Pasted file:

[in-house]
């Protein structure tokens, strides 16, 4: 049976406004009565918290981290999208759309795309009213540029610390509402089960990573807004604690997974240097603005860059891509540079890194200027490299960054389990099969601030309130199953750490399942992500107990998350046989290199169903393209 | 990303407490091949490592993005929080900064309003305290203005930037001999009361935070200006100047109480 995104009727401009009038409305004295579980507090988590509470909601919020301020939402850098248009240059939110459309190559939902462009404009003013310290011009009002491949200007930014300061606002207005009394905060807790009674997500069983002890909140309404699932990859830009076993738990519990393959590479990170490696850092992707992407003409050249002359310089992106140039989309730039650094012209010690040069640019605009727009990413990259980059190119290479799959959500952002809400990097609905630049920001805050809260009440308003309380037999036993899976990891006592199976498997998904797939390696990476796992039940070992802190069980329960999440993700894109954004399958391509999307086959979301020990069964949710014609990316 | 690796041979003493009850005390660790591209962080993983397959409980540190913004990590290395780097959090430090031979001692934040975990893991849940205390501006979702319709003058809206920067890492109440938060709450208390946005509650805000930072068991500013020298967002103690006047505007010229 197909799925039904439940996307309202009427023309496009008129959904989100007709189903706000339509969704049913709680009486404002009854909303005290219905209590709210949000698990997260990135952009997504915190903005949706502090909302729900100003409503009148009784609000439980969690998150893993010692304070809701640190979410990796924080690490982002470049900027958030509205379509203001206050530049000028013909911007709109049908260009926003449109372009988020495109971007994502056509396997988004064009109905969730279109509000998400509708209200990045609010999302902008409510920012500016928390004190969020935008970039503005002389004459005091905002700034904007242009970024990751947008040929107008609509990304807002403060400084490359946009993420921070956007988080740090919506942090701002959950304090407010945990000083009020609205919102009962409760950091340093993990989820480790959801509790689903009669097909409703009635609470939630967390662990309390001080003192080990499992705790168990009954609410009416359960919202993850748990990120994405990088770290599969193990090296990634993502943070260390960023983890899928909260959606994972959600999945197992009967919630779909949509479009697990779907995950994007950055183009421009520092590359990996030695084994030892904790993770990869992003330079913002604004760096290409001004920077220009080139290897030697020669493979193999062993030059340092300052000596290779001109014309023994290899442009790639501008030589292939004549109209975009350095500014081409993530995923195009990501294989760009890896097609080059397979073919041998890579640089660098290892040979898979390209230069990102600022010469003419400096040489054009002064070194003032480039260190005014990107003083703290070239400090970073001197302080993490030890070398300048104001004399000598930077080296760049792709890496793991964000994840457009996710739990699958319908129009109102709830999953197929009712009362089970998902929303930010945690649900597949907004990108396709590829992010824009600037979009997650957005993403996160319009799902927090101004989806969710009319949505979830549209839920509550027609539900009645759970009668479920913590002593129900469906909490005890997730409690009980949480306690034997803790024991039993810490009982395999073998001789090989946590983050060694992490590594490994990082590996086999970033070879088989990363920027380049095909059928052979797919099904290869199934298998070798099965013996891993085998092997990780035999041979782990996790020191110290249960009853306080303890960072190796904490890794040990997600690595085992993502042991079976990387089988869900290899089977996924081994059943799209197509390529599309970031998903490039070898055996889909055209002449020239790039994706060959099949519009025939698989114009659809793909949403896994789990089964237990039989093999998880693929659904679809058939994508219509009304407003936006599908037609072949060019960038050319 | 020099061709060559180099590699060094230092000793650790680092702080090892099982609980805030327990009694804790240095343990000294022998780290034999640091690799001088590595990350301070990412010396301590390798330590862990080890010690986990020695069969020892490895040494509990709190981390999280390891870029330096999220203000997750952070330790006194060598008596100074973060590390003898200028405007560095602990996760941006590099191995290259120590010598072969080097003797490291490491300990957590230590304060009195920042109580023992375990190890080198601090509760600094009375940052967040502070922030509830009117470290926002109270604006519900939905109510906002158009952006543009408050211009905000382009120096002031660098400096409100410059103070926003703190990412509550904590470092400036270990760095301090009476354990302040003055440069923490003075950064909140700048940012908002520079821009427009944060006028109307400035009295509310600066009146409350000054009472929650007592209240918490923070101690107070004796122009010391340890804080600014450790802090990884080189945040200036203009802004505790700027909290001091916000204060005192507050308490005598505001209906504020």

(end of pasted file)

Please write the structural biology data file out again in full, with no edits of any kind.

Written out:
[in-house]
């Protein structure tokens, strides 16, 4: 049976406004009565918290981290999208759309795309009213540029610390509402089960990573807004604690997974240097603005860059891509540079890194200027490299960054389990099969601030309130199953750490399942992500107990998350046989290199169903393209 | 990303407490091949490592993005929080900064309003305290203005930037001999009361935070200006100047109480 995104009727401009009038409305004295579980507090988590509470909601919020301020939402850098248009240059939110459309190559939902462009404009003013310290011009009002491949200007930014300061606002207005009394905060807790009674997500069983002890909140309404699932990859830009076993738990519990393959590479990170490696850092992707992407003409050249002359310089992106140039989309730039650094012209010690040069640019605009727009990413990259980059190119290479799959959500952002809400990097609905630049920001805050809260009440308003309380037999036993899976990891006592199976498997998904797939390696990476796992039940070992802190069980329960999440993700894109954004399958391509999307086959979301020990069964949710014609990316 | 690796041979003493009850005390660790591209962080993983397959409980540190913004990590290395780097959090430090031979001692934040975990893991849940205390501006979702319709003058809206920067890492109440938060709450208390946005509650805000930072068991500013020298967002103690006047505007010229 197909799925039904439940996307309202009427023309496009008129959904989100007709189903706000339509969704049913709680009486404002009854909303005290219905209590709210949000698990997260990135952009997504915190903005949706502090909302729900100003409503009148009784609000439980969690998150893993010692304070809701640190979410990796924080690490982002470049900027958030509205379509203001206050530049000028013909911007709109049908260009926003449109372009988020495109971007994502056509396997988004064009109905969730279109509000998400509708209200990045609010999302902008409510920012500016928390004190969020935008970039503005002389004459005091905002700034904007242009970024990751947008040929107008609509990304807002403060400084490359946009993420921070956007988080740090919506942090701002959950304090407010945990000083009020609205919102009962409760950091340093993990989820480790959801509790689903009669097909409703009635609470939630967390662990309390001080003192080990499992705790168990009954609410009416359960919202993850748990990120994405990088770290599969193990090296990634993502943070260390960023983890899928909260959606994972959600999945197992009967919630779909949509479009697990779907995950994007950055183009421009520092590359990996030695084994030892904790993770990869992003330079913002604004760096290409001004920077220009080139290897030697020669493979193999062993030059340092300052000596290779001109014309023994290899442009790639501008030589292939004549109209975009350095500014081409993530995923195009990501294989760009890896097609080059397979073919041998890579640089660098290892040979898979390209230069990102600022010469003419400096040489054009002064070194003032480039260190005014990107003083703290070239400090970073001197302080993490030890070398300048104001004399000598930077080296760049792709890496793991964000994840457009996710739990699958319908129009109102709830999953197929009712009362089970998902929303930010945690649900597949907004990108396709590829992010824009600037979009997650957005993403996160319009799902927090101004989806969710009319949505979830549209839920509550027609539900009645759970009668479920913590002593129900469906909490005890997730409690009980949480306690034997803790024991039993810490009982395999073998001789090989946590983050060694992490590594490994990082590996086999970033070879088989990363920027380049095909059928052979797919099904290869199934298998070798099965013996891993085998092997990780035999041979782990996790020191110290249960009853306080303890960072190796904490890794040990997600690595085992993502042991079976990387089988869900290899089977996924081994059943799209197509390529599309970031998903490039070898055996889909055209002449020239790039994706060959099949519009025939698989114009659809793909949403896994789990089964237990039989093999998880693929659904679809058939994508219509009304407003936006599908037609072949060019960038050319 | 020099061709060559180099590699060094230092000793650790680092702080090892099982609980805030327990009694804790240095343990000294022998780290034999640091690799001088590595990350301070990412010396301590390798330590862990080890010690986990020695069969020892490895040494509990709190981390999280390891870029330096999220203000997750952070330790006194060598008596100074973060590390003898200028405007560095602990996760941006590099191995290259120590010598072969080097003797490291490491300990957590230590304060009195920042109580023992375990190890080198601090509760600094009375940052967040502070922030509830009117470290926002109270604006519900939905109510906002158009952006543009408050211009905000382009120096002031660098400096409100410059103070926003703190990412509550904590470092400036270990760095301090009476354990302040003055440069923490003075950064909140700048940012908002520079821009427009944060006028109307400035009295509310600066009146409350000054009472929650007592209240918490923070101690107070004796122009010391340890804080600014450790802090990884080189945040200036203009802004505790700027909290001091916000204060005192507050308490005598505001209906504020």